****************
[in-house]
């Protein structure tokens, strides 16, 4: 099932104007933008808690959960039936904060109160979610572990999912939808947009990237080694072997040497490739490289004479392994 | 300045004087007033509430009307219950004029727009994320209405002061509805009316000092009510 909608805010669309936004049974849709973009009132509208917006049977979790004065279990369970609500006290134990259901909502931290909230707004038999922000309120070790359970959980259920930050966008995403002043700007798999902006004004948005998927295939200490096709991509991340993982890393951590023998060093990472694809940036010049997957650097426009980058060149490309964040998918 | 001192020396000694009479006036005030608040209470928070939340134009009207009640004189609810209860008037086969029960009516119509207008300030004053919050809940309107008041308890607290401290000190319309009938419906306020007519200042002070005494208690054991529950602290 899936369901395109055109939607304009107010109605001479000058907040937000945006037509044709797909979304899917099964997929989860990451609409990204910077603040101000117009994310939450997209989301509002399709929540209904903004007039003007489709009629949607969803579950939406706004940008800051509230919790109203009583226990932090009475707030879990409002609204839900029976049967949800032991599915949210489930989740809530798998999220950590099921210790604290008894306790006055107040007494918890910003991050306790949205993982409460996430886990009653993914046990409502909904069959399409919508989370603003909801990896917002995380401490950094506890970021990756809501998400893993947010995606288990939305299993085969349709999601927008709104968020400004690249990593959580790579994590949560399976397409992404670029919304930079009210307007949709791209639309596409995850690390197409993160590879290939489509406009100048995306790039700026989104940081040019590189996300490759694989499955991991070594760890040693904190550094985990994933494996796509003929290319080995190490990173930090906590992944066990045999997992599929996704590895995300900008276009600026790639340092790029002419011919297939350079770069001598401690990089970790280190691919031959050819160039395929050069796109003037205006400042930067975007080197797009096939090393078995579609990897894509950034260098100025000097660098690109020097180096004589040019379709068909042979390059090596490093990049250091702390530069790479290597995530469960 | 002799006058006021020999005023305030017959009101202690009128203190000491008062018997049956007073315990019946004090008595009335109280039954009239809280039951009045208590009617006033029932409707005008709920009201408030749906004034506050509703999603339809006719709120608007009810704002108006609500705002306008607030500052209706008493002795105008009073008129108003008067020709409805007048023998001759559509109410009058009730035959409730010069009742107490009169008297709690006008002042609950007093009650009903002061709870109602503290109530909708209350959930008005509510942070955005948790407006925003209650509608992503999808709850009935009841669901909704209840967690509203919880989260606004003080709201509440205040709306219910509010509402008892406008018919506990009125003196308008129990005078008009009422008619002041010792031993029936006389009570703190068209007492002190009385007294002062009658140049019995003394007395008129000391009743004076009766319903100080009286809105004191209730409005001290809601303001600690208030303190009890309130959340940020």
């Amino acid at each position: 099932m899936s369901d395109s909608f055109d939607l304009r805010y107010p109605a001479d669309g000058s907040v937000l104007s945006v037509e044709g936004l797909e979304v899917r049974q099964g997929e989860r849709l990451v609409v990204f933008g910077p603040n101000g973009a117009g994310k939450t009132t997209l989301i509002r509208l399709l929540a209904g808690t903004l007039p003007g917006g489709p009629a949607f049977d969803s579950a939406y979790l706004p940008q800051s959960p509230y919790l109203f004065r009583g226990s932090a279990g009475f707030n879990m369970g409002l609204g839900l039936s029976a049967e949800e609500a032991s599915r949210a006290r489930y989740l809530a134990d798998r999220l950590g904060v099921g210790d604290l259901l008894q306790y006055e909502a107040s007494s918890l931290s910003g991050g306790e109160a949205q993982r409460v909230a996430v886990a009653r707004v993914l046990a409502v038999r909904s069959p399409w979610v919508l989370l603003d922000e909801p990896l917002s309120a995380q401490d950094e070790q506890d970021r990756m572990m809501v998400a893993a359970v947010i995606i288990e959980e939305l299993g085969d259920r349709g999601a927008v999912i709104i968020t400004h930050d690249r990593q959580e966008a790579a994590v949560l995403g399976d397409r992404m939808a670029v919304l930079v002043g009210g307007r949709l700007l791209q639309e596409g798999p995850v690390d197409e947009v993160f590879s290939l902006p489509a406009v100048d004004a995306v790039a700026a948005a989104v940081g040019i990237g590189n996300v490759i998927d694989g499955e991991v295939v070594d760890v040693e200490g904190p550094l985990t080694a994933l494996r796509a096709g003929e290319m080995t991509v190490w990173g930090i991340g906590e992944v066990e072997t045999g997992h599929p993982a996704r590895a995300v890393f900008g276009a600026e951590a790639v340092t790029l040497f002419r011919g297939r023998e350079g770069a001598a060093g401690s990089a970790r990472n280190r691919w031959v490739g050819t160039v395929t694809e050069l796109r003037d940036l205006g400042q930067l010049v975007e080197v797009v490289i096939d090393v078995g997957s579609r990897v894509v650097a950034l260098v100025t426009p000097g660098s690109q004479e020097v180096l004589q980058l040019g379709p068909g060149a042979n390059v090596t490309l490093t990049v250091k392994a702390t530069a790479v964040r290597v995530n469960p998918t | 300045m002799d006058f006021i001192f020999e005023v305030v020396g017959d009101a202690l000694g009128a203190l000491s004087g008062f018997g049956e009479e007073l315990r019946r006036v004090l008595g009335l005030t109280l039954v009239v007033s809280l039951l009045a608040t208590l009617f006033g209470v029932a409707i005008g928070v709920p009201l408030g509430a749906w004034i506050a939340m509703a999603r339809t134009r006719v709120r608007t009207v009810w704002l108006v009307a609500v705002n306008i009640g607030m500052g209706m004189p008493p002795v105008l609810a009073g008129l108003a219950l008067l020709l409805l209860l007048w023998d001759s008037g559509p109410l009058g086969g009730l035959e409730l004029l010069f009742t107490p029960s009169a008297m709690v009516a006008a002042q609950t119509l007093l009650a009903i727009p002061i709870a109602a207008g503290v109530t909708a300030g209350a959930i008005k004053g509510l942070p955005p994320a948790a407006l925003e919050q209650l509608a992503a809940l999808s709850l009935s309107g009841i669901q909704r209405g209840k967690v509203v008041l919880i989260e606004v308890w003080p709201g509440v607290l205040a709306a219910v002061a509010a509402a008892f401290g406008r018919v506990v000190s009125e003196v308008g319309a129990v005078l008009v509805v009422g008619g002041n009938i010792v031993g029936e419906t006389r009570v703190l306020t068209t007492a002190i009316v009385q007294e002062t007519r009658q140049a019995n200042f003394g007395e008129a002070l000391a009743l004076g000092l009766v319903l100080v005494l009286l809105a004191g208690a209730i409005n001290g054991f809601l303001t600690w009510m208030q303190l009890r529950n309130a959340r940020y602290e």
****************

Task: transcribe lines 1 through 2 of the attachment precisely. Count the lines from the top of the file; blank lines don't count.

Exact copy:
[in-house]
């Protein structure tokens, strides 16, 4: 099932104007933008808690959960039936904060109160979610572990999912939808947009990237080694072997040497490739490289004479392994 | 300045004087007033509430009307219950004029727009994320209405002061509805009316000092009510 909608805010669309936004049974849709973009009132509208917006049977979790004065279990369970609500006290134990259901909502931290909230707004038999922000309120070790359970959980259920930050966008995403002043700007798999902006004004948005998927295939200490096709991509991340993982890393951590023998060093990472694809940036010049997957650097426009980058060149490309964040998918 | 001192020396000694009479006036005030608040209470928070939340134009009207009640004189609810209860008037086969029960009516119509207008300030004053919050809940309107008041308890607290401290000190319309009938419906306020007519200042002070005494208690054991529950602290 899936369901395109055109939607304009107010109605001479000058907040937000945006037509044709797909979304899917099964997929989860990451609409990204910077603040101000117009994310939450997209989301509002399709929540209904903004007039003007489709009629949607969803579950939406706004940008800051509230919790109203009583226990932090009475707030879990409002609204839900029976049967949800032991599915949210489930989740809530798998999220950590099921210790604290008894306790006055107040007494918890910003991050306790949205993982409460996430886990009653993914046990409502909904069959399409919508989370603003909801990896917002995380401490950094506890970021990756809501998400893993947010995606288990939305299993085969349709999601927008709104968020400004690249990593959580790579994590949560399976397409992404670029919304930079009210307007949709791209639309596409995850690390197409993160590879290939489509406009100048995306790039700026989104940081040019590189996300490759694989499955991991070594760890040693904190550094985990994933494996796509003929290319080995190490990173930090906590992944066990045999997992599929996704590895995300900008276009600026790639340092790029002419011919297939350079770069001598401690990089970790280190691919031959050819160039395929050069796109003037205006400042930067975007080197797009096939090393078995579609990897894509950034260098100025000097660098690109020097180096004589040019379709068909042979390059090596490093990049250091702390530069790479290597995530469960 | 002799006058006021020999005023305030017959009101202690009128203190000491008062018997049956007073315990019946004090008595009335109280039954009239809280039951009045208590009617006033029932409707005008709920009201408030749906004034506050509703999603339809006719709120608007009810704002108006609500705002306008607030500052209706008493002795105008009073008129108003008067020709409805007048023998001759559509109410009058009730035959409730010069009742107490009169008297709690006008002042609950007093009650009903002061709870109602503290109530909708209350959930008005509510942070955005948790407006925003209650509608992503999808709850009935009841669901909704209840967690509203919880989260606004003080709201509440205040709306219910509010509402008892406008018919506990009125003196308008129990005078008009009422008619002041010792031993029936006389009570703190068209007492002190009385007294002062009658140049019995003394007395008129000391009743004076009766319903100080009286809105004191209730409005001290809601303001600690208030303190009890309130959340940020």